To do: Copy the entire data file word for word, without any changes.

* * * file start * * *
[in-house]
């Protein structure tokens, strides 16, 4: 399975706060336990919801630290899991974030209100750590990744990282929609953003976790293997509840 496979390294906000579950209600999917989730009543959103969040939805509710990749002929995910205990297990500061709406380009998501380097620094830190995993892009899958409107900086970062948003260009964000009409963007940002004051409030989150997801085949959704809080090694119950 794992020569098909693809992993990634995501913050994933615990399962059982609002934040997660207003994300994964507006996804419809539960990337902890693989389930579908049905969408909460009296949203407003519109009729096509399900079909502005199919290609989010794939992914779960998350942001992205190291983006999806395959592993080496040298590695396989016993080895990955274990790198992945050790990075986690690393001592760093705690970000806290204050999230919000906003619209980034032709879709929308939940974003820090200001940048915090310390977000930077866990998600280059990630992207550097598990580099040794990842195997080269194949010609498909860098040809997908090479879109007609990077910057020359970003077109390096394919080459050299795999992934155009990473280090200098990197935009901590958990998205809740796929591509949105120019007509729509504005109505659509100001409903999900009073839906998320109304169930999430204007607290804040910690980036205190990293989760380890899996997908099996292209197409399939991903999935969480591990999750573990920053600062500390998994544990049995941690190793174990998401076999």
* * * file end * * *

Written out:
[in-house]
């Protein structure tokens, strides 16, 4: 399975706060336990919801630290899991974030209100750590990744990282929609953003976790293997509840 496979390294906000579950209600999917989730009543959103969040939805509710990749002929995910205990297990500061709406380009998501380097620094830190995993892009899958409107900086970062948003260009964000009409963007940002004051409030989150997801085949959704809080090694119950 794992020569098909693809992993990634995501913050994933615990399962059982609002934040997660207003994300994964507006996804419809539960990337902890693989389930579908049905969408909460009296949203407003519109009729096509399900079909502005199919290609989010794939992914779960998350942001992205190291983006999806395959592993080496040298590695396989016993080895990955274990790198992945050790990075986690690393001592760093705690970000806290204050999230919000906003619209980034032709879709929308939940974003820090200001940048915090310390977000930077866990998600280059990630992207550097598990580099040794990842195997080269194949010609498909860098040809997908090479879109007609990077910057020359970003077109390096394919080459050299795999992934155009990473280090200098990197935009901590958990998205809740796929591509949105120019007509729509504005109505659509100001409903999900009073839906998320109304169930999430204007607290804040910690980036205190990293989760380890899996997908099996292209197409399939991903999935969480591990999750573990920053600062500390998994544990049995941690190793174990998401076999």